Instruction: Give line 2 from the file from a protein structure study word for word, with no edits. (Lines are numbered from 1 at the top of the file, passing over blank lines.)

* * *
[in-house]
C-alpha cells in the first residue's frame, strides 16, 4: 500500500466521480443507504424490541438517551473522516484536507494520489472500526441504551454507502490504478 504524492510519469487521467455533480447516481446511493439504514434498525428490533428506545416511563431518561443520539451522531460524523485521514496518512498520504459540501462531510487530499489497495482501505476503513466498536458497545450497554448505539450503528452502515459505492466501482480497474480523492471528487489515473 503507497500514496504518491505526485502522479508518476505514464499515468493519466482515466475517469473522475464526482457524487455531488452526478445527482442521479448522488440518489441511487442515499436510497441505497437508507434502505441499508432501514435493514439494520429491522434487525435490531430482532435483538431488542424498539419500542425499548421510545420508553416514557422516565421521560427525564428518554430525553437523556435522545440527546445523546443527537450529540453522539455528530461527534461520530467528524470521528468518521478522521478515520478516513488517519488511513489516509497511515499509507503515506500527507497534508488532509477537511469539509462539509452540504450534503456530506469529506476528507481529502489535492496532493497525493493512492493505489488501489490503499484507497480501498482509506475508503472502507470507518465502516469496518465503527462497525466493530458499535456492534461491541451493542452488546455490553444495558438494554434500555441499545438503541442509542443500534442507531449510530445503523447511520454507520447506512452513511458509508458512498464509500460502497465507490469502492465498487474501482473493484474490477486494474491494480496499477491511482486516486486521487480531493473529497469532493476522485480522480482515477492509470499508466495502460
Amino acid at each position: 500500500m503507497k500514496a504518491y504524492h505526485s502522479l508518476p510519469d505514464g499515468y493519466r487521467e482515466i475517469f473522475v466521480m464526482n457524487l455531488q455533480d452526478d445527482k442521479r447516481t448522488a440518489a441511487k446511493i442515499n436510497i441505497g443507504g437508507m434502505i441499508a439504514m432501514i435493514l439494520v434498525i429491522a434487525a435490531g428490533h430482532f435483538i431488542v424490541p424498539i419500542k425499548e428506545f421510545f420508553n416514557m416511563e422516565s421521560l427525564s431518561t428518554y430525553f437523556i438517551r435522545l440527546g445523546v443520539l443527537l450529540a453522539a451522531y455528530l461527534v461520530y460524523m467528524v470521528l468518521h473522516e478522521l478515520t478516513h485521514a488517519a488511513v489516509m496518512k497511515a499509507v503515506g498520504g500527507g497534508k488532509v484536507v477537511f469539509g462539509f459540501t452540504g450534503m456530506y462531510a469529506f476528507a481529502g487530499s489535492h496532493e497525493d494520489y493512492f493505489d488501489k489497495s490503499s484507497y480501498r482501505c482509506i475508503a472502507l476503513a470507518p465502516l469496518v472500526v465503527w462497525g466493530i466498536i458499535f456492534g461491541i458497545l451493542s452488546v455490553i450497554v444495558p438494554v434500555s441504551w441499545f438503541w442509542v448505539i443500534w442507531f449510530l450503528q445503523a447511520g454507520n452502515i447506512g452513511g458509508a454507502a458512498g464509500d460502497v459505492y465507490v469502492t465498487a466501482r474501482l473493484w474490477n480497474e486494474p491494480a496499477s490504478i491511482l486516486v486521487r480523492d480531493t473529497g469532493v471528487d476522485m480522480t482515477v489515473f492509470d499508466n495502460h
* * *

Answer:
C-alpha cells in the first residue's frame, strides 16, 4: 500500500466521480443507504424490541438517551473522516484536507494520489472500526441504551454507502490504478 504524492510519469487521467455533480447516481446511493439504514434498525428490533428506545416511563431518561443520539451522531460524523485521514496518512498520504459540501462531510487530499489497495482501505476503513466498536458497545450497554448505539450503528452502515459505492466501482480497474480523492471528487489515473 503507497500514496504518491505526485502522479508518476505514464499515468493519466482515466475517469473522475464526482457524487455531488452526478445527482442521479448522488440518489441511487442515499436510497441505497437508507434502505441499508432501514435493514439494520429491522434487525435490531430482532435483538431488542424498539419500542425499548421510545420508553416514557422516565421521560427525564428518554430525553437523556435522545440527546445523546443527537450529540453522539455528530461527534461520530467528524470521528468518521478522521478515520478516513488517519488511513489516509497511515499509507503515506500527507497534508488532509477537511469539509462539509452540504450534503456530506469529506476528507481529502489535492496532493497525493493512492493505489488501489490503499484507497480501498482509506475508503472502507470507518465502516469496518465503527462497525466493530458499535456492534461491541451493542452488546455490553444495558438494554434500555441499545438503541442509542443500534442507531449510530445503523447511520454507520447506512452513511458509508458512498464509500460502497465507490469502492465498487474501482473493484474490477486494474491494480496499477491511482486516486486521487480531493473529497469532493476522485480522480482515477492509470499508466495502460